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BlankGeneration: irritatedly apathetic

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BlankGeneration

36year old man. Married, no kids. I've been on SSRIs for 15 years now. I've been tapering off them for 5 years.  Effexor was what I took for depression, anxiety. From 2004-2014 I gradually took more and more until I got to a point where I couldn't be prescribed a higher dose (can't remember specific, will ask doctor). The plan was to get onto a different ssri, but I had to taper down to a lower dose before I could bridge with prozac.  The withdrawal was awful and the more I learned about psychotropic drugs the more I wanted off completely. I have strong feelings of worthlessness and shame. I'm embarrassed to look anyone in the eye. I've exercised, meditated, changed my diet, take supplements, see a therapist, i've established a support network, cbt, affirmations, rigid self care program. Still hate myself. Still get suicidal thoughts. I want to try life with no antidepressants. Maybe that's it. I think it's actually the drugs that are keeping my depression from lifting. I hope.

 

I've been aware of the forum for years and finally decided to post. I feel alone in this withdrawal from time to time. I haven't been to a support group in months. My phone never rings and I like it that way. I want to hide from everyone. I don't know anyone else quitting their meds. Feels like I'm losing my identity and I just don't care enough to build it back.

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apace41

Welcome to SA (or welcome to posting), Blank Generation.  

 

It's not my style as a moderator to innundate you with a ton of links to read and, especially in your case where you've been here for years just not posting, I suspect you've read the ones you care to read and have a strong foundation of information.  

 

I'm curious to know how long you suffered with anxiety and depression before you started meds in 2004.  Did you try anything else back then?  A little more of "how you got here" (not so much the "trying to get off" aspect, but more the entire depression/anxiety history, would be useful).

 

It seems from your short intro that you are doing and have tried "all the right things".  It could well be that the meds are something you are reacting to -- did you ever feel "really good" on the meds? -- or it could be that the process of your brain rewiring from having adapted to the meds is taking longer than one would like.  Unfortunately, the neuroplastic process is one that is really hard to predict and can take a very long time for there to be concrete positive change.  It is my belief that as you come off there is healing taking place, even if it is not apparent to you based on "how you feel."  Time and patience, while in short supply as you go through this process, are the only ways through.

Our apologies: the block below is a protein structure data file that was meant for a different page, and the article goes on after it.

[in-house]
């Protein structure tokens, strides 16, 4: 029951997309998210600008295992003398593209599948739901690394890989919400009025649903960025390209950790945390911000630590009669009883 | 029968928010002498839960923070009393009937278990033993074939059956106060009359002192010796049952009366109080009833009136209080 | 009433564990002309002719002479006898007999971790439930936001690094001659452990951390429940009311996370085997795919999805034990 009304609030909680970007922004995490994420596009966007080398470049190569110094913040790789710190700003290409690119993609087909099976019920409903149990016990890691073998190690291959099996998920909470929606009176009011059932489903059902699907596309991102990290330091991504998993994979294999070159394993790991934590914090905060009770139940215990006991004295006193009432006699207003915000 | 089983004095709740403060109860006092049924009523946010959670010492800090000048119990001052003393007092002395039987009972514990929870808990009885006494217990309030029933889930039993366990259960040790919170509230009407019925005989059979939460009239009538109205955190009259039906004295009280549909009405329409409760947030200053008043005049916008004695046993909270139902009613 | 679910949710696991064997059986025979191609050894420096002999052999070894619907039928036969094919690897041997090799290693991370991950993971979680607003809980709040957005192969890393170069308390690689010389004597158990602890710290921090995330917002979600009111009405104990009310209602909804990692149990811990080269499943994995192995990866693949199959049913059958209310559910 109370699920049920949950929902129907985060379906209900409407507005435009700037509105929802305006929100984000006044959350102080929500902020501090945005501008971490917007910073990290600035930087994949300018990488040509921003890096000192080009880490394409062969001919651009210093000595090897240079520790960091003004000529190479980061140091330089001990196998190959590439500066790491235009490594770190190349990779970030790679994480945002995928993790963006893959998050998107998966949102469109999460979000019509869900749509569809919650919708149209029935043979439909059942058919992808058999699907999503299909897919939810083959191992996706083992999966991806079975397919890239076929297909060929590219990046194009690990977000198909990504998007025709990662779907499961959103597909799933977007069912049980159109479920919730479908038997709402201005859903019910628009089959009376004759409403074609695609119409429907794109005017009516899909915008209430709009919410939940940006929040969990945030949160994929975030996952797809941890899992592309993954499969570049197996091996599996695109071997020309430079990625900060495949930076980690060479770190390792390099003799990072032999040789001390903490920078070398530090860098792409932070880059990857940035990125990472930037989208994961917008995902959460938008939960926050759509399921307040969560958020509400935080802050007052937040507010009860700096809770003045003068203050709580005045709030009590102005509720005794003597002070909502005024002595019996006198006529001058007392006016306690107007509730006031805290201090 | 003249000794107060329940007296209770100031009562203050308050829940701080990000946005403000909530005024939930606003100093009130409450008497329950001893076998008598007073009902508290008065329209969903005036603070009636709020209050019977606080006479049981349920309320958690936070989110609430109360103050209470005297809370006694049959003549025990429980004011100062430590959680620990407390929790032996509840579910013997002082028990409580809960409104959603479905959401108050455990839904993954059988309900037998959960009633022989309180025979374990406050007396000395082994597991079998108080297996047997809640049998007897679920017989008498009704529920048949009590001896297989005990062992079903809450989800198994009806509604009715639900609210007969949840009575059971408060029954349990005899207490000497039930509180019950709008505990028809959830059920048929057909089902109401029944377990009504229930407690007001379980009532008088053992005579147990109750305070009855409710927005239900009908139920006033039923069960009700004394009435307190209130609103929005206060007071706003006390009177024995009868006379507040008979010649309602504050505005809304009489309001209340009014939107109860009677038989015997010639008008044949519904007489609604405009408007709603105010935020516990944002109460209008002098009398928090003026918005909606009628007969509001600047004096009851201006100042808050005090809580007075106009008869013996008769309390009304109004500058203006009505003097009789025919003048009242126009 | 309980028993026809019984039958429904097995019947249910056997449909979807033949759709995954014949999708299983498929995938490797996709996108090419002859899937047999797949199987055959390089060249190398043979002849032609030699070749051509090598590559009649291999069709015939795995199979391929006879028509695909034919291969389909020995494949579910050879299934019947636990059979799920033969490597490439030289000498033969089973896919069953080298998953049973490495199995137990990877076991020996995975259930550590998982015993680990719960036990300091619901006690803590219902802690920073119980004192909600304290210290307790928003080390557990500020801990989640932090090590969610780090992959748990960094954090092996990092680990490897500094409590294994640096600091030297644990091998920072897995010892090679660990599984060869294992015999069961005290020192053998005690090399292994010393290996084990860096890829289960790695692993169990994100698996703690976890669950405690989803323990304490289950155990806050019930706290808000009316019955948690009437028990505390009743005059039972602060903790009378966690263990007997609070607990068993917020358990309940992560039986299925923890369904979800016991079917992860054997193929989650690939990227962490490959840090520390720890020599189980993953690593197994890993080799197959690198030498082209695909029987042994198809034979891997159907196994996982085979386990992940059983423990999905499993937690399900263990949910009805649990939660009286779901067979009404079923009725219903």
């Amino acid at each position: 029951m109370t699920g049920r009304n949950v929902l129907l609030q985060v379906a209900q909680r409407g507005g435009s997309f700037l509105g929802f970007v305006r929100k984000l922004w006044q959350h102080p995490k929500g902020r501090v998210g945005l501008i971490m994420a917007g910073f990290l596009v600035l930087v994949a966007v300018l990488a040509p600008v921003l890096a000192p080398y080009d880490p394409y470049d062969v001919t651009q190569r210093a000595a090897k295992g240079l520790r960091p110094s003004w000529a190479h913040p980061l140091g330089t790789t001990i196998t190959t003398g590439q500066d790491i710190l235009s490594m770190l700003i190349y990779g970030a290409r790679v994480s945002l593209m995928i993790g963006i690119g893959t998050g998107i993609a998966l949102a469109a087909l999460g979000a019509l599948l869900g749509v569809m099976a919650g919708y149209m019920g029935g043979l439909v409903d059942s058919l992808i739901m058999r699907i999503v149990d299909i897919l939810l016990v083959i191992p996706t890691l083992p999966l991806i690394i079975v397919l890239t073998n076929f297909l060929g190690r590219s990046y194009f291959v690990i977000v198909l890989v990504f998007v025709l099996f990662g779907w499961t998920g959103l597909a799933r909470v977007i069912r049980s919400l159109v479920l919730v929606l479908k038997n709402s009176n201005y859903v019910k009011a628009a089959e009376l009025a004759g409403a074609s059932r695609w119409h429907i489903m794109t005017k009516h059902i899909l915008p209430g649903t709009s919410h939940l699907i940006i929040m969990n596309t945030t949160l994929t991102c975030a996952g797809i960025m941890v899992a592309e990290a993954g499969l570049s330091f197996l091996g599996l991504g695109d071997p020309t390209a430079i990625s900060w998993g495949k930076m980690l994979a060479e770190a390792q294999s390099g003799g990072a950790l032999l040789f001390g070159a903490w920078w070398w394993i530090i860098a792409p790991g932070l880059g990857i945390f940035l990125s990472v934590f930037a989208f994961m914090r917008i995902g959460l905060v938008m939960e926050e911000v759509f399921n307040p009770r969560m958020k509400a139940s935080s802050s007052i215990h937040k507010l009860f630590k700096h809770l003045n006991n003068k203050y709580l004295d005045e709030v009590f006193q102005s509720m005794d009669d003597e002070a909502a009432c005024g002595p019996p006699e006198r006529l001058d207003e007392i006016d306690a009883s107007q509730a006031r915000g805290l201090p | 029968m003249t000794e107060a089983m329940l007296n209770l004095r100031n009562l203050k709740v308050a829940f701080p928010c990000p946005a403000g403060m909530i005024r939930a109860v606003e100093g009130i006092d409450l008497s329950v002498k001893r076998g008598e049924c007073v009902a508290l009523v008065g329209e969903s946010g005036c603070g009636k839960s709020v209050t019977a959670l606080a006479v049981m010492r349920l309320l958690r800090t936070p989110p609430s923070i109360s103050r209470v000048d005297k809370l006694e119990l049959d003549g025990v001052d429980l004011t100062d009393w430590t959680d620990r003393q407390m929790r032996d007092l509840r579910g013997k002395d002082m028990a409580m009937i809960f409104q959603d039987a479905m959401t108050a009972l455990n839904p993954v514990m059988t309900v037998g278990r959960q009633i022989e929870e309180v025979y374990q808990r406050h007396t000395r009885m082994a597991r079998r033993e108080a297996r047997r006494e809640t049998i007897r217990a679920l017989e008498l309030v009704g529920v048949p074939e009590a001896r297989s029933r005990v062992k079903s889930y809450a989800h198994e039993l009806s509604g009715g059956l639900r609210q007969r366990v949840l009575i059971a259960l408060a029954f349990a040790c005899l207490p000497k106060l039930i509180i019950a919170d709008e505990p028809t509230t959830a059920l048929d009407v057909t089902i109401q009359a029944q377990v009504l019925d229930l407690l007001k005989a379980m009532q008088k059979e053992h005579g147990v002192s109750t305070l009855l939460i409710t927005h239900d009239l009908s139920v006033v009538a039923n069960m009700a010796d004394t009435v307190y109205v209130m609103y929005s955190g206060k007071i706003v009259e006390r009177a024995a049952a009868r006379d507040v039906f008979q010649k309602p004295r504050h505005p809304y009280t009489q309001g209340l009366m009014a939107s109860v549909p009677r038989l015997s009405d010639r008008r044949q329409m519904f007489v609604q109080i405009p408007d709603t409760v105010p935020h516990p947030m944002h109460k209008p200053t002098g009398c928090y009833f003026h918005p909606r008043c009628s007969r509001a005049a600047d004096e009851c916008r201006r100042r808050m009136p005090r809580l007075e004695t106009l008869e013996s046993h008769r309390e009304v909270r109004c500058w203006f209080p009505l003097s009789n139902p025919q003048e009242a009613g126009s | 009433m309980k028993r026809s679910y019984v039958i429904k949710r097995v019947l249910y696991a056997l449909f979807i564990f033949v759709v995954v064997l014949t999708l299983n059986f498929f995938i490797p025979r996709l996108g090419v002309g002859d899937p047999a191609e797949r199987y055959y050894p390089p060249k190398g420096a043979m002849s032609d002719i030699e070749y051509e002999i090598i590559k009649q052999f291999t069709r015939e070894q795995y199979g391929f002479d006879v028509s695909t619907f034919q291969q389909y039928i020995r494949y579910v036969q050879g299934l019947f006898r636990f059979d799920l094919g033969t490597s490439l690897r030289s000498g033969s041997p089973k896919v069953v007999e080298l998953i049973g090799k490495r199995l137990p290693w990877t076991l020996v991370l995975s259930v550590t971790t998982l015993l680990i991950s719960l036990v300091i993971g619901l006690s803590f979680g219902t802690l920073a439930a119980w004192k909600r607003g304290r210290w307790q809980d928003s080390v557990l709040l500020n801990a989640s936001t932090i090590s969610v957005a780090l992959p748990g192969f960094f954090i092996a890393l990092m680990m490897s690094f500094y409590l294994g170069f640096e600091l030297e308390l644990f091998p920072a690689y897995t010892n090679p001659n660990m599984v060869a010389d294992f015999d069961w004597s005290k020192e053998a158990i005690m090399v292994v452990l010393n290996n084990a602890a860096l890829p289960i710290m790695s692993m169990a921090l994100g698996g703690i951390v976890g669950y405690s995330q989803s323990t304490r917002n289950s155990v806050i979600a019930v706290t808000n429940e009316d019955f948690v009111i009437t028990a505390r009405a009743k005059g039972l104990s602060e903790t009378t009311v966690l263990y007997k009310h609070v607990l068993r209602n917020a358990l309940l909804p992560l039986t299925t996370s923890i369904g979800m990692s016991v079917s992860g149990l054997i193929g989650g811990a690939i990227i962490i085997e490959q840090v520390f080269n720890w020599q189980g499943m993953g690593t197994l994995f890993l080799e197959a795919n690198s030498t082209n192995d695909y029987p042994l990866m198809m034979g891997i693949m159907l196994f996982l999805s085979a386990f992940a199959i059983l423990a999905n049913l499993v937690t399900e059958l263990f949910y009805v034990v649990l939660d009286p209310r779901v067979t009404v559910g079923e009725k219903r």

If you haven't read this -- it is worth the read:

 

If you provide a little more history perhaps we can help put this in context.  

 

In short, however, you appear to be doing the right things, understand the process, and are just in the middle of the horrible suffering that these drugs cause when some of us try to get off.

 

I wish there were some silver bullet I could suggest.

 

Spending time alone when that helps you get through is not necessarily a bad thing.  We all deal in our own ways.

 

Best,

 

Andy

 

 

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BlankGeneration

Thanks very much Andy it is truly appreciated. The link was excellent, it really illustrates how slow this process is. I need to accept that this will take a long time. Have to have realistic expectations about this. 

 

As for my history, I have many extended family members with mental health and addiction issues. Starting as a child, I was shy, threw head banging tantrums. Tried to kill myself with a skipping rope at six. I have a vivid memory of self hate where I’m  disgusted and angered by my reflection in the mirror of my child size dresser. I was angry enough to make my parents threaten to put me in anger management, but not angry enough for them to actually do it. No physical abuse besides a few smacks here and there, but in general we didn’t get hit. I can’t identify anything traumatic. Both parents were distant, bitter and critical. And devoutly catholic. Emotions were not discussed. I just tried to stay out of the way and take up as little space as possible.